se circumstances, it was deemed by the friends of Judge Woodward highly important that this erroneous impression should be removed by a distinct contradiction under General McClellan's own hand. Accordingly, one of Judge Woodward's friends left Philadelphia on Sunday evening, October 11,--the day of the election being Tuesday, October 13,--and went to Orange, New Jersey, and laid the whole matter before General McClellan. The result was the following letter:-- Orange, New Jersey, October 12, 1863. Hon. Charles J. Ingersoll, Philadelphia. dear Sir:--My attention has been called to an article in the Philadelphia Press, asserting that I had written to the managers of a Democratic meeting at Allentown, disapproving the objects of the meeting, and that, if I voted or spoke, it would be in favor of Governor Curtin. I am informed that similar assertions have been made throughout the State. It has been my earnest endeavor heretofore to avoid participating in party politics, and I a
November 8th (search for this): chapter 12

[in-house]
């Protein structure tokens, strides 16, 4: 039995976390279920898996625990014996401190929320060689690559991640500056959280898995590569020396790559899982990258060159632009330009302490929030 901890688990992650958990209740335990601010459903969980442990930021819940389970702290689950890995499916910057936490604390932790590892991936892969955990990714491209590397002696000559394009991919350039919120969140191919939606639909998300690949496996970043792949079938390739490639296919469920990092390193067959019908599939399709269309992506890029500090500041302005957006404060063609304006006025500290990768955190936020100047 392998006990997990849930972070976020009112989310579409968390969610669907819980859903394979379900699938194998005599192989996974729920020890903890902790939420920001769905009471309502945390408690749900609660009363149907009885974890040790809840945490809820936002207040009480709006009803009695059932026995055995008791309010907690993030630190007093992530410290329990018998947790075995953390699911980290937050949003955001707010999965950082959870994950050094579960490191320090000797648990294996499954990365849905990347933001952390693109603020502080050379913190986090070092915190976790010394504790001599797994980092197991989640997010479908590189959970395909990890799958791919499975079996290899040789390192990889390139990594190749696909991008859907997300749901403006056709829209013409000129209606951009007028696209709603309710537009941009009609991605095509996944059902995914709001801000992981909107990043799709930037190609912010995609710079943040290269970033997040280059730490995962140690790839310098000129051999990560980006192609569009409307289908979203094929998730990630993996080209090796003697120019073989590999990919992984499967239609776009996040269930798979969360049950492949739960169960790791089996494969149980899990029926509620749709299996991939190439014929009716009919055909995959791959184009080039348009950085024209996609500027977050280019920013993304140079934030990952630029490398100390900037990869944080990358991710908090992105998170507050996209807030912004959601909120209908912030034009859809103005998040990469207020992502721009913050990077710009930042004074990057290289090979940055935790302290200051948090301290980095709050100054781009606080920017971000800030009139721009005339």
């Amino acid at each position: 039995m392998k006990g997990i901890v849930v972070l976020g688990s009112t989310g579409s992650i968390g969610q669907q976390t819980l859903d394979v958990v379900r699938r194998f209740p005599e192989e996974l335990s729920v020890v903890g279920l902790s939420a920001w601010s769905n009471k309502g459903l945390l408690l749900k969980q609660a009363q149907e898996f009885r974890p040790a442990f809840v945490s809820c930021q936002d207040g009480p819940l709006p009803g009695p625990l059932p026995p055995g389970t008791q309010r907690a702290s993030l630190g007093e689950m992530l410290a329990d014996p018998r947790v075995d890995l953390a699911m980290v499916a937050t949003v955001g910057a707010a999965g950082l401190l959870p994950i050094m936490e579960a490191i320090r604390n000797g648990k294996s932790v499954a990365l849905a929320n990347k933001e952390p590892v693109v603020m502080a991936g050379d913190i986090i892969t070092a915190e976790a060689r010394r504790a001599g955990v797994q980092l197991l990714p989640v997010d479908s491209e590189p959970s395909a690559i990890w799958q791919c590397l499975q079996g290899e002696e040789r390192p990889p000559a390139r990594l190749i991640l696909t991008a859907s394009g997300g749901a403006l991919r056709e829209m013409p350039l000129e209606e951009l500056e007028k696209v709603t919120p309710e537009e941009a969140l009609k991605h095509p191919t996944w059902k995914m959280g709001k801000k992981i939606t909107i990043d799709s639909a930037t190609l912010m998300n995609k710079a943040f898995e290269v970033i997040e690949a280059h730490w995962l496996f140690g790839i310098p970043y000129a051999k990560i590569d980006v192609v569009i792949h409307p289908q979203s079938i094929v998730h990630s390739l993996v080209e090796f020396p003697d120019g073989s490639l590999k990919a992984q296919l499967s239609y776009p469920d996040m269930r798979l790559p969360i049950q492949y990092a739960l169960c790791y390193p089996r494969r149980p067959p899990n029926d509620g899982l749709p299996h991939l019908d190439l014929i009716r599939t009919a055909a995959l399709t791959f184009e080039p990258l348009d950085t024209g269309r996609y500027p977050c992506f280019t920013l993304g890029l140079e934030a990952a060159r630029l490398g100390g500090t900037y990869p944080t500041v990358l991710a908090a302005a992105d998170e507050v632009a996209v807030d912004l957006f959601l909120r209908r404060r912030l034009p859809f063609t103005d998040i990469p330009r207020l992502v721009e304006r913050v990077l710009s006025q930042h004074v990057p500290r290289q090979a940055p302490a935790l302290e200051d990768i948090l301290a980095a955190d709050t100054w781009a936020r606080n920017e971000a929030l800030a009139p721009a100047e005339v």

and will proudly live in our nation's history. The glory you have achieved, our mutual perils and fatigues, the graves of our comrades fallen in battle and by disease, the broken forms of those whom wounds and sickness have disabled,--the strongest associations which can exist among men,--unite us still by an indissoluble tie. We shall ever be comrades in supporting the Constitution of our country and the nationality of its people. George B. Mcclellan, Major-General, U. S. A. On Saturday, November 8, General McClellan was busily occupied in making the arrangements necessary for transferring his command to General Burnside. The two generals, between whom the personal relations were entirely friendly, were in consultation for several hours. At nine o'clock on the evening of Sunday, the 9th, General McClellan took leave of his staff officers by appointment. It was a touching and impressive scene. A large fire of logs was blazing within the enclosure formed by the tents of the